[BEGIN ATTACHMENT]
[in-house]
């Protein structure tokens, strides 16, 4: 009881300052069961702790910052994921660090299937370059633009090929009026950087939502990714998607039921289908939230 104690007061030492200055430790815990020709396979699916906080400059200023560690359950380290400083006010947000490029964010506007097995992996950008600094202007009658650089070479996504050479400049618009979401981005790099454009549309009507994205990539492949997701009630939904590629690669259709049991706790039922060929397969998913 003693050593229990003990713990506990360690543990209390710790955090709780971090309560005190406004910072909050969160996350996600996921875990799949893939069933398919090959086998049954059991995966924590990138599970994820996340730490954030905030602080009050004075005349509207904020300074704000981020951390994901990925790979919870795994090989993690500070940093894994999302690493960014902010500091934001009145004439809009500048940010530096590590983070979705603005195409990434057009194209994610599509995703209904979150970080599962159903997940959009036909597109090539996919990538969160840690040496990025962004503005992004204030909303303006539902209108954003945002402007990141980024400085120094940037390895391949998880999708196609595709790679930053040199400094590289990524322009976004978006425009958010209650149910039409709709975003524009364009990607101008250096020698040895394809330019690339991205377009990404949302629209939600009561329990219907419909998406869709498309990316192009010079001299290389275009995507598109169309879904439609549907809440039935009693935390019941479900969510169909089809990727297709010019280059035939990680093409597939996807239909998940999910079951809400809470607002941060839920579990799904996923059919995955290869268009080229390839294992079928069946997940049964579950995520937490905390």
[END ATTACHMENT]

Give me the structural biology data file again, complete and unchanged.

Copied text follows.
[in-house]
């Protein structure tokens, strides 16, 4: 009881300052069961702790910052994921660090299937370059633009090929009026950087939502990714998607039921289908939230 104690007061030492200055430790815990020709396979699916906080400059200023560690359950380290400083006010947000490029964010506007097995992996950008600094202007009658650089070479996504050479400049618009979401981005790099454009549309009507994205990539492949997701009630939904590629690669259709049991706790039922060929397969998913 003693050593229990003990713990506990360690543990209390710790955090709780971090309560005190406004910072909050969160996350996600996921875990799949893939069933398919090959086998049954059991995966924590990138599970994820996340730490954030905030602080009050004075005349509207904020300074704000981020951390994901990925790979919870795994090989993690500070940093894994999302690493960014902010500091934001009145004439809009500048940010530096590590983070979705603005195409990434057009194209994610599509995703209904979150970080599962159903997940959009036909597109090539996919990538969160840690040496990025962004503005992004204030909303303006539902209108954003945002402007990141980024400085120094940037390895391949998880999708196609595709790679930053040199400094590289990524322009976004978006425009958010209650149910039409709709975003524009364009990607101008250096020698040895394809330019690339991205377009990404949302629209939600009561329990219907419909998406869709498309990316192009010079001299290389275009995507598109169309879904439609549907809440039935009693935390019941479900969510169909089809990727297709010019280059035939990680093409597939996807239909998940999910079951809400809470607002941060839920579990799904996923059919995955290869268009080229390839294992079928069946997940049964579950995520937490905390």